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Breaking Down the New York Giants Draft: Greg Jones


The New York Giants draft was given nearly universal praise as evidence look at the consensus draft grades I compiled, which had the Giants at a B+ average and four out of the 10 sites gave the Giants draft a grade of an “A”. And that’s for good reason, as I broke down Prince Amukamara, Marvin Austin, Jerrel Jernigan, and James Brewer so far, I’ll take a look at the 6th round selection of Greg Jones the former Michigan State Spartan.

The Good

Thoughts from Jerry Reese:

Greg Jones – linebacker, has been incredibly productive over his time at Michigan State. One of the things that the late Tom Boisture taught me is when you scout guys, you respect production. This guy has tons of production. This guy has sacks. He has tons and tons of tackles. He’s played at a high level, very instinctive player. Another guy who’s going to come in with a chip on his shoulder because I’m pretty sure he feels like he should’ve been picked a lot higher than where he got picked. He’ll come in here with something to prove as well, along with Marvin Austin.

My take:

Greg Jones is a natural leader and was the unquestioned leader of the Spartans defense. Jones is also a very productive college football player with tons of experience. Jones started 46 career college games, and the last 40 games he played in college. He’s also insanely durable, not missing a single game due to injury. Jones was very productive in college, amassing over 100 tackles in three straight year. Jones had a down year last in year in the stats going from 153 tackles and 9 sacks the year before to 105 tackles and 1 sack in 2010 (though he did have 3 more forced fumbles and 2 more interceptions this past season). In 2009, he had no less than 8 tackles in any one game. In 2010, he had 3 games with 4 or less tackles.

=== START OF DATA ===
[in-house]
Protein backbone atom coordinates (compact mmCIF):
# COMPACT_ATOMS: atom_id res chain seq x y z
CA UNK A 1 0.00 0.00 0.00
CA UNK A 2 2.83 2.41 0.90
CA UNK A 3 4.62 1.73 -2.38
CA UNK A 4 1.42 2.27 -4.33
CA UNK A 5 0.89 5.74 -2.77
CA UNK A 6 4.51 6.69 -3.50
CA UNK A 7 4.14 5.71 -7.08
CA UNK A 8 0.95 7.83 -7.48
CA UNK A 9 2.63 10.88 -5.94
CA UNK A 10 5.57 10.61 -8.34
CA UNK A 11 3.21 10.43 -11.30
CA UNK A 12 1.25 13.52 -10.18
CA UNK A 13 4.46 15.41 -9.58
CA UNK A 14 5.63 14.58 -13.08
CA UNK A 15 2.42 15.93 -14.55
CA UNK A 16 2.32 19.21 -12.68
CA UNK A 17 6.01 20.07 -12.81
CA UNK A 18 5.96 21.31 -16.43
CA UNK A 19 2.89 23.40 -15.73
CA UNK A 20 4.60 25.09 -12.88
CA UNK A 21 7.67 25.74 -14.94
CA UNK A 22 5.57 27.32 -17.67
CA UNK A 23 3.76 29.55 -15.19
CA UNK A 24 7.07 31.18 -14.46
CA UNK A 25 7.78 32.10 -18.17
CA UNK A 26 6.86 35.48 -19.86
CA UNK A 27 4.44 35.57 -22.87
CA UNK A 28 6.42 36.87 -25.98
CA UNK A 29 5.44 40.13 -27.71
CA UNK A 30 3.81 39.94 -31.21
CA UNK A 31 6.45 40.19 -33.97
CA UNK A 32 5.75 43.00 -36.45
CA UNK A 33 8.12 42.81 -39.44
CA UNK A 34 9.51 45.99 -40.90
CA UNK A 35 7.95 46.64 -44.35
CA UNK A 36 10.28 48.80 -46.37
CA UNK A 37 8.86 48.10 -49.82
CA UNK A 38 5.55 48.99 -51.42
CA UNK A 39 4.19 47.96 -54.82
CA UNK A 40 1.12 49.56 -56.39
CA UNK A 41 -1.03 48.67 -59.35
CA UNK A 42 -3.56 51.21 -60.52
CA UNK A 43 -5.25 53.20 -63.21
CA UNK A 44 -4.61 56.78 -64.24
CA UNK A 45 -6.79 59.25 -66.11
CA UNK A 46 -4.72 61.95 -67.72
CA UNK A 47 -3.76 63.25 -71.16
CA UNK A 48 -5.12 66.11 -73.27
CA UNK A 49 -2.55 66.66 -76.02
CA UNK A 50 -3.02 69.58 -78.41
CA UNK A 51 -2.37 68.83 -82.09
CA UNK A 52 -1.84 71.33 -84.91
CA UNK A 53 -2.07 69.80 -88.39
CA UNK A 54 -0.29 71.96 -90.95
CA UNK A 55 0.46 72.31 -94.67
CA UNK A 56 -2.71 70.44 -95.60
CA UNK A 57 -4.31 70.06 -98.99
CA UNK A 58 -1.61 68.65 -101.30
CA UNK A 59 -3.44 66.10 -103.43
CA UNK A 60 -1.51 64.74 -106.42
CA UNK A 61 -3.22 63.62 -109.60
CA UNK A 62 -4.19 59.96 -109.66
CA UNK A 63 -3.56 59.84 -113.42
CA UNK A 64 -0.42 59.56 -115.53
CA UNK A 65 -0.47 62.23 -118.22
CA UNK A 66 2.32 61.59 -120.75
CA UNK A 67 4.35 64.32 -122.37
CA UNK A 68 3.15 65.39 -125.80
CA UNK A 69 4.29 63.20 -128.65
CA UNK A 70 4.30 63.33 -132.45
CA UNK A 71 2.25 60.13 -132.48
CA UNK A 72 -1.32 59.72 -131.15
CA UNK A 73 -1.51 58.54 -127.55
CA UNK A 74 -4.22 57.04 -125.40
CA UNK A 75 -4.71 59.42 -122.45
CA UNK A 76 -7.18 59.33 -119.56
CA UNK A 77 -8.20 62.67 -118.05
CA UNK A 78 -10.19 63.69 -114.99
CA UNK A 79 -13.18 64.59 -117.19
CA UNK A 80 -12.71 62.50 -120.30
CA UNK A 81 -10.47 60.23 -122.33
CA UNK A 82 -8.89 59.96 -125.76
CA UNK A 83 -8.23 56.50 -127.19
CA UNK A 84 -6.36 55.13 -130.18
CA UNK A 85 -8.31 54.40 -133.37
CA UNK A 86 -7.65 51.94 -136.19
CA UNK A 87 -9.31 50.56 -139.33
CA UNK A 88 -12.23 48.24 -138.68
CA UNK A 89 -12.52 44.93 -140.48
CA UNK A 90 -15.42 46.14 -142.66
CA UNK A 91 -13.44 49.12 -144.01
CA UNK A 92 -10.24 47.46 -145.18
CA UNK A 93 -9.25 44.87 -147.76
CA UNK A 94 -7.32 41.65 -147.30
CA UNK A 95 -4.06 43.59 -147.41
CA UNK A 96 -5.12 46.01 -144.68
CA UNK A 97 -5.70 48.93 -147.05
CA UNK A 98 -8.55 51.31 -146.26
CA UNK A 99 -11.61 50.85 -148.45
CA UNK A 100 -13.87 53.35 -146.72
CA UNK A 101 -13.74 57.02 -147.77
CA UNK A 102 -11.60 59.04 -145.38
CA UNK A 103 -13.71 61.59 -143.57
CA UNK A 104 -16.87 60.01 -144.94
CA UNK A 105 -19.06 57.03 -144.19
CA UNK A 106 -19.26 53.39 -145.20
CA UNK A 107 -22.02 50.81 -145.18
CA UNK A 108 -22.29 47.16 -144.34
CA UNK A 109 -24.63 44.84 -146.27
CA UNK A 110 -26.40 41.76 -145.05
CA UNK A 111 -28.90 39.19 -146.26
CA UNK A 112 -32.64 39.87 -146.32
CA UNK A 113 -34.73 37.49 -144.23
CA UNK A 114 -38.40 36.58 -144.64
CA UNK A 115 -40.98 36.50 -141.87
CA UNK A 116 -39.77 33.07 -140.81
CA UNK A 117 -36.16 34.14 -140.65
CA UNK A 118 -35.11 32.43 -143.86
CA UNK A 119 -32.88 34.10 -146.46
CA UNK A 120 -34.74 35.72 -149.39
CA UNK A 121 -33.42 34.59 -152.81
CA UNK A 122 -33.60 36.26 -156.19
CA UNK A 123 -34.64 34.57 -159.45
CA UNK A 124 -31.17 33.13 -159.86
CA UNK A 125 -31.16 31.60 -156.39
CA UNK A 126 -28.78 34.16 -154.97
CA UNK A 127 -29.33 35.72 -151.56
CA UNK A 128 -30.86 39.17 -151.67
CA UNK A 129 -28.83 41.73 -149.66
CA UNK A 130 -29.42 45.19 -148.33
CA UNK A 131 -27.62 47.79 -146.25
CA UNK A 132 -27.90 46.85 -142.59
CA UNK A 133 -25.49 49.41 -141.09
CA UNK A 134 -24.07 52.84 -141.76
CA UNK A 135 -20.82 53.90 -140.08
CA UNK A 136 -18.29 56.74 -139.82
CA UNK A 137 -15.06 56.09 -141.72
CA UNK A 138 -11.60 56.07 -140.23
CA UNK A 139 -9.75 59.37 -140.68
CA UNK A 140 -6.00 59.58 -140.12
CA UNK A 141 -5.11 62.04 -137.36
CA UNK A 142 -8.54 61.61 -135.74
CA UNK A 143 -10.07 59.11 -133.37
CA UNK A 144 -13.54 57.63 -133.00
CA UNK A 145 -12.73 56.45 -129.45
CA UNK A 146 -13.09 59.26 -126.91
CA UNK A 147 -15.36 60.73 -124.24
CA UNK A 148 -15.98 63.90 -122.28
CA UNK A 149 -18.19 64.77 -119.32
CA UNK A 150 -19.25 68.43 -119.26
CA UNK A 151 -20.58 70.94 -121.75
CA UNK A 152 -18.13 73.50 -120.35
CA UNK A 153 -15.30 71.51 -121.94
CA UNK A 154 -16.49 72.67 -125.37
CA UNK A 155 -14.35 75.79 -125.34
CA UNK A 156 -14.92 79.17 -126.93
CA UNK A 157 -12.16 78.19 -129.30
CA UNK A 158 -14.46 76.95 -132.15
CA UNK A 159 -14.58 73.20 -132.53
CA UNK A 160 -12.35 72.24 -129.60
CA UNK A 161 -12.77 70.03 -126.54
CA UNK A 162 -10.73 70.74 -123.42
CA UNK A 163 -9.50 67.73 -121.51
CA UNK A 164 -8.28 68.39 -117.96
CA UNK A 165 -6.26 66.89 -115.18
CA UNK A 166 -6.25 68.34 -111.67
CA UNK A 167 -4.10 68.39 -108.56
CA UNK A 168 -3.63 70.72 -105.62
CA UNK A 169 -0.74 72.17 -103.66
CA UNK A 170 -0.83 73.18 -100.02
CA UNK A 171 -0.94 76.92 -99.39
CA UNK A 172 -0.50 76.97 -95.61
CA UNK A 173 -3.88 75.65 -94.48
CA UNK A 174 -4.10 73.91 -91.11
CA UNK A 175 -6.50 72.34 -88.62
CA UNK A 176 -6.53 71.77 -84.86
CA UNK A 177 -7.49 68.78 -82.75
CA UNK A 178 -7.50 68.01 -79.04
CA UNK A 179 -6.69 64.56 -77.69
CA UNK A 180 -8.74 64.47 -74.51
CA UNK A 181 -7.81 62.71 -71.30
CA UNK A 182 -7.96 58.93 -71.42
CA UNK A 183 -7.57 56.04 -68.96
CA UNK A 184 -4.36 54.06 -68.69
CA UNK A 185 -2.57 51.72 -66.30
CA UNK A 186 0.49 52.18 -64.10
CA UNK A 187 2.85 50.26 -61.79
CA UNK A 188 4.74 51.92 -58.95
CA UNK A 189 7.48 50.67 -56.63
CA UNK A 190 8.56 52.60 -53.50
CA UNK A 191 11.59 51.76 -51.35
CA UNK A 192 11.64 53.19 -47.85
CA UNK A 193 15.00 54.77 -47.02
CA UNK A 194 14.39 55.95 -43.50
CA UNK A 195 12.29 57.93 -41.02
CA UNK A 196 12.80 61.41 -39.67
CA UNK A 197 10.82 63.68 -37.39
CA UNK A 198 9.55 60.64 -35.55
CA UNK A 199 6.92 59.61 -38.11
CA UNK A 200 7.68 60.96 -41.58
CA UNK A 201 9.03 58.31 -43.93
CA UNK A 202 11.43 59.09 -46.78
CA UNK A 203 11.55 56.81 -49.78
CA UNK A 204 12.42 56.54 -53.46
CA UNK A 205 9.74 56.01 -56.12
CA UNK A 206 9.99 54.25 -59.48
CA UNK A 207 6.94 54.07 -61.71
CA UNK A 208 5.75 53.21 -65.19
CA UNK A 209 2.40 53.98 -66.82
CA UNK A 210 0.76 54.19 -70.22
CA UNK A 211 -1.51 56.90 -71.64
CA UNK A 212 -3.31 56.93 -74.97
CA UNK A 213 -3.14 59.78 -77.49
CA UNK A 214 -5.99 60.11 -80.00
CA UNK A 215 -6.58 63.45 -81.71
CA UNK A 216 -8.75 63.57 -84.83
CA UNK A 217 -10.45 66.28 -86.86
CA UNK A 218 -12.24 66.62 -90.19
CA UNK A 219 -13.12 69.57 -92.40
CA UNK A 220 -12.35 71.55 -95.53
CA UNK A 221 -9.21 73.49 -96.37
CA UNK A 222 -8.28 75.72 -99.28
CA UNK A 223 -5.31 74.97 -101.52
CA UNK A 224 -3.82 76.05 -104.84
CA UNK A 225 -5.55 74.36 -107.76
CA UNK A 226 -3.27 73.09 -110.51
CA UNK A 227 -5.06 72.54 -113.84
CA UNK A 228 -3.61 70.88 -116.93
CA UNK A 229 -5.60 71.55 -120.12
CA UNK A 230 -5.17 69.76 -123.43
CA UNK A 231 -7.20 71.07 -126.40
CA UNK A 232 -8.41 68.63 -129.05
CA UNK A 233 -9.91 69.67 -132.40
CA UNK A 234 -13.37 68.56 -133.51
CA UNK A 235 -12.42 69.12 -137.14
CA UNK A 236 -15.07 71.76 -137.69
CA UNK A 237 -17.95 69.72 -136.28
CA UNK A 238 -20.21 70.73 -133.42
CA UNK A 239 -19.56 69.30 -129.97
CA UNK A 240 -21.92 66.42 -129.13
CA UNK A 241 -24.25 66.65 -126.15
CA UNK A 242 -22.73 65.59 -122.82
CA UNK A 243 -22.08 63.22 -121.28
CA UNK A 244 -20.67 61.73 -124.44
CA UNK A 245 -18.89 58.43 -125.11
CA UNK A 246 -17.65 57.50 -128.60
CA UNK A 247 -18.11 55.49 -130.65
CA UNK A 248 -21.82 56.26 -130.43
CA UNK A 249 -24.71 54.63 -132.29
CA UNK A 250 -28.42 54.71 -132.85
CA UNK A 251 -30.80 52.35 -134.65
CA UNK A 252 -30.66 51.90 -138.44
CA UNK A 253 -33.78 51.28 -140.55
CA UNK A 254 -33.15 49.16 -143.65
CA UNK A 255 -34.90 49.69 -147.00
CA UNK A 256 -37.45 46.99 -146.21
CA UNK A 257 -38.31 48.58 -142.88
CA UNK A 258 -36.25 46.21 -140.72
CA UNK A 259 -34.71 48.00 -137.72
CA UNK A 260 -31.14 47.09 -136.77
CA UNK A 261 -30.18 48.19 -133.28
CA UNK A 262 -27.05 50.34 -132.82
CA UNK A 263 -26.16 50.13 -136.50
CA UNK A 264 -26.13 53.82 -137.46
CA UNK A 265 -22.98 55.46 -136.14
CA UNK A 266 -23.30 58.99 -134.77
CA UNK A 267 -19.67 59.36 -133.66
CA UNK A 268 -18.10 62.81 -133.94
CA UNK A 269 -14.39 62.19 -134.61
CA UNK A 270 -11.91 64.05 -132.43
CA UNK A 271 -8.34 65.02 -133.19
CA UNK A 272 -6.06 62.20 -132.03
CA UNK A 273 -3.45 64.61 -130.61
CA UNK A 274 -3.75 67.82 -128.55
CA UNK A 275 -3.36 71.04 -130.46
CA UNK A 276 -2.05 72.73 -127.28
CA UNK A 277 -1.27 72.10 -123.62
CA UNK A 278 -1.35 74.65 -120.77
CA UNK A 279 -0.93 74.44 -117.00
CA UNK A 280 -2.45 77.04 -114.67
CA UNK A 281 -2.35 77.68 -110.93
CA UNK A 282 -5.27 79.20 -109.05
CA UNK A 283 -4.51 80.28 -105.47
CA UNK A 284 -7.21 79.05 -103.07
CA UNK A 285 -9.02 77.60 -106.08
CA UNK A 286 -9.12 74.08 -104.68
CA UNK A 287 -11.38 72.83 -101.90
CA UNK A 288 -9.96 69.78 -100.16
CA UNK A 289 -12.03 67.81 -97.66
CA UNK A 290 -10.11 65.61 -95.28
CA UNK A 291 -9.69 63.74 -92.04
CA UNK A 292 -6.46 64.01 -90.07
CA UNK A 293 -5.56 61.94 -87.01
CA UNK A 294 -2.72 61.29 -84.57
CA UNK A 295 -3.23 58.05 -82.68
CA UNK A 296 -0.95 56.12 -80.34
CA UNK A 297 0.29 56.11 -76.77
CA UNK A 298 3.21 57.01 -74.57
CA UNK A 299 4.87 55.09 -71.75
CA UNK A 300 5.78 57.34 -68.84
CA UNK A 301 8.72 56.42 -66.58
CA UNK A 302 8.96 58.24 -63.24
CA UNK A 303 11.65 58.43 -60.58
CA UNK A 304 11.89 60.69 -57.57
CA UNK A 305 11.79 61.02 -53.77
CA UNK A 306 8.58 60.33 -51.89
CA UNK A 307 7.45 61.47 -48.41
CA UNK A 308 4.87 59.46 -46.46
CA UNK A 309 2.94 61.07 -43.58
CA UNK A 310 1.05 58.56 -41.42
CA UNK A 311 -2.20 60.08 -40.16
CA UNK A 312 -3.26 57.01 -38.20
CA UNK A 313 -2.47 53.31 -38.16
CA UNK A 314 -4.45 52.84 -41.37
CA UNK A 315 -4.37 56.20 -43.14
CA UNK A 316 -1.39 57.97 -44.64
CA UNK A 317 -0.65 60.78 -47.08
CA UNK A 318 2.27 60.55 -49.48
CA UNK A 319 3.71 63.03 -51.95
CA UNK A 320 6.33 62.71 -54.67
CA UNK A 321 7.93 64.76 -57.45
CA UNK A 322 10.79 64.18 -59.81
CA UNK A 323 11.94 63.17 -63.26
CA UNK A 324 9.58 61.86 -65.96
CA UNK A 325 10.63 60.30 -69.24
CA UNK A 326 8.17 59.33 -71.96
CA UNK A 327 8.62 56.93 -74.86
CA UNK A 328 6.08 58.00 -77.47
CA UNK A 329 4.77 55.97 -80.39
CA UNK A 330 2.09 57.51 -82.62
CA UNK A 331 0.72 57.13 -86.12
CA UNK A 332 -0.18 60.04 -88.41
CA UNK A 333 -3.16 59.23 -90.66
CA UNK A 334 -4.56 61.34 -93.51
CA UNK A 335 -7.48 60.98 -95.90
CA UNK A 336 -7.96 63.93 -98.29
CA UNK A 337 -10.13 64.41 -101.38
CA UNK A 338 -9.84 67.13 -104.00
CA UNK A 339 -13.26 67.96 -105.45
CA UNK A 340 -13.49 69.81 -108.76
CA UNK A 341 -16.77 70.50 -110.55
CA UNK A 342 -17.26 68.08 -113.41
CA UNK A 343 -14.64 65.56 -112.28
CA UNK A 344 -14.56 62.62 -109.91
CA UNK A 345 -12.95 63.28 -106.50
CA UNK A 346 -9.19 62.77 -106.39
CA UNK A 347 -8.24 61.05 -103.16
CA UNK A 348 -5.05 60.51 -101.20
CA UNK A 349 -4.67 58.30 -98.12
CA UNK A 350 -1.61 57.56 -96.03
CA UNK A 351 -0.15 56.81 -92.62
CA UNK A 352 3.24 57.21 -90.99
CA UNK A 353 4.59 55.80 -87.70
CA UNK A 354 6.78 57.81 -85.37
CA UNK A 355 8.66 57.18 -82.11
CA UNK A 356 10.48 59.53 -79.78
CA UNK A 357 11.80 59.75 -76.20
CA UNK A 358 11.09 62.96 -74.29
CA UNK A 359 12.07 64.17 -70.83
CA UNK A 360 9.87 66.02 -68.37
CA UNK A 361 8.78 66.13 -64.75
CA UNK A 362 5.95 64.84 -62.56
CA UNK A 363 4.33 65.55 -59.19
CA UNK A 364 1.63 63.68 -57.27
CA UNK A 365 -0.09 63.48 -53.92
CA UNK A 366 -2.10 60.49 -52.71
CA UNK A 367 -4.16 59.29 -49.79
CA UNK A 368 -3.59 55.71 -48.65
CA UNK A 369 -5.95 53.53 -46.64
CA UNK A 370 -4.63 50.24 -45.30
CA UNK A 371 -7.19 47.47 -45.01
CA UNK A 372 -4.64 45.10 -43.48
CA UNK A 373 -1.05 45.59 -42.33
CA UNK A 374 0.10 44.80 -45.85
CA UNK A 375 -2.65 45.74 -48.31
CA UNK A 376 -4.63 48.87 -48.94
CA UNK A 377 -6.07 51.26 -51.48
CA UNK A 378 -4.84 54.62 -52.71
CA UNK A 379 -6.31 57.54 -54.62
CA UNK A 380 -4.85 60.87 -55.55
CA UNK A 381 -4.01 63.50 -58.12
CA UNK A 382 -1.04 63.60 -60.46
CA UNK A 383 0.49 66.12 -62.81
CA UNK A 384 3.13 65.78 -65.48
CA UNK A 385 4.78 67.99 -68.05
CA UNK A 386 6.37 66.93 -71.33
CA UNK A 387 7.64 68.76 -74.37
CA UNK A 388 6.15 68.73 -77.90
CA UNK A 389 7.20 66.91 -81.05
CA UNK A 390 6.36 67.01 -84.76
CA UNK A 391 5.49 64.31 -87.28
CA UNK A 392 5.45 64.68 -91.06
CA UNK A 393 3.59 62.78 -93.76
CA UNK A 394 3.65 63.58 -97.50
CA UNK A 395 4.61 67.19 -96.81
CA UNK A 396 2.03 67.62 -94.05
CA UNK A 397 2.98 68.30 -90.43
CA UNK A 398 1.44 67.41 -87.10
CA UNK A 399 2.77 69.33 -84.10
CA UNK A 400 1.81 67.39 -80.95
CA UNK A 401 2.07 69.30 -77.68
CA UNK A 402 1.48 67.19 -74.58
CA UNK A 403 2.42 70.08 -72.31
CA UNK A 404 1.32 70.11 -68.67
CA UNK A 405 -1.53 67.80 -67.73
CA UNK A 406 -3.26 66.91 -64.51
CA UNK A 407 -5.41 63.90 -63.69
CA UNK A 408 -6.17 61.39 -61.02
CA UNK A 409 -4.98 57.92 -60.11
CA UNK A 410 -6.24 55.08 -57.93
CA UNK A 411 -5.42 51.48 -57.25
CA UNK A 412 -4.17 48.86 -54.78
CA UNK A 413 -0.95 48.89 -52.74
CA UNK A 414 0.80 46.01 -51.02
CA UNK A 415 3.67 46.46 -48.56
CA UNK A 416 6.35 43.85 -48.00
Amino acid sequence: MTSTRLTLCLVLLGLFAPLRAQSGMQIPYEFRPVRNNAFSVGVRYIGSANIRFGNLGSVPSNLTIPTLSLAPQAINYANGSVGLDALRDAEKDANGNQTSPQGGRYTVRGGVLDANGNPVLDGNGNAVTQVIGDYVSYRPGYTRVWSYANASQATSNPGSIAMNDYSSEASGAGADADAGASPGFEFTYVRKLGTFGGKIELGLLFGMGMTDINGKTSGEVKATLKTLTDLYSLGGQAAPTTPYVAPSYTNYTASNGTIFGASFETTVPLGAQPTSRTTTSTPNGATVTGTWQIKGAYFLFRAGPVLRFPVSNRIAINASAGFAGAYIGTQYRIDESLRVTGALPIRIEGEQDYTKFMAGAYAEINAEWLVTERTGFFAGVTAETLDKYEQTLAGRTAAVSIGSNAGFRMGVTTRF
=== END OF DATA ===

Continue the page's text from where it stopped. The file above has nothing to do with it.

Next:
Jones is a very instinctive linebacker who is a leader on defense. He’s also an excellent blitzer from the Mike position, and will play at middle linebacker for the Giants and should at the very least be a productive special teams player.

The Bad

Jones lacks elite measurables. He’s shorter than teams prefer by a little more than in inch.

Bill Parcells ideal measurables for defensive players:





6 1. 22394.699.431.6

Greg Jones measurables:

Height: 6001,

Weight: 239

40 yard: 4.75

Hand: 10 inches

Arm Length: 32 inches

Jones doesn’t have terrible measurables , he’s a tick slower than teams prefer and an more than an inch shorter, but does have larger arms and hands than teams look for (which is a good thing). The other thing teams were probably worried about is why Jones production dropped so much from his junior to senior season. If you follow the draft, you realize that teams get nervous when players productions drop from one year to the next (for two examples from one school check out Micah Johnson and Trevard Lindley prior to last year’s draft). There are many cases where this is true. Now top players can often get away with that (Jake Locker and Adrian Clayborn) but anytime players regress it’s a sign of trouble.

But in general, the word on Jones was that he’s not fast enough or strong enough to be a great N.F.L. player.

The Grade


Seriously, how did Jones fall this far? How often have we seen a player with great production in college, especially at a position like linebacker and running back succeed in the N.F.L. Jerry Reese says it best, “one of the things that the late Tom Boisture taught me is when you scout guys, you respect production”. You  have to respect production. Jones might not fit well in all systems, but in the 6th round getting a player with a desire to succeed off the charts, a well respected leader in the locker room and well-respected work ethic is a steal. If you factor in that said player also plays two positions of significant need (for the Giants linebacker and Special teams player) it’s a great pick.  If you take a quick glance at the draft tracker at, you can see that Greg Jones was graded as a 5.1, and the only players drafted at that point with higher grades were Ross Homan, Virgil Green, Andrew Jackson, Cliff Matthews, Lawrence Guy, Lee Ziemba, Jeremy Beal, and Eric Hagg, Tyler Sash. That’s only 9 players out of another 74 players drafted at that point.

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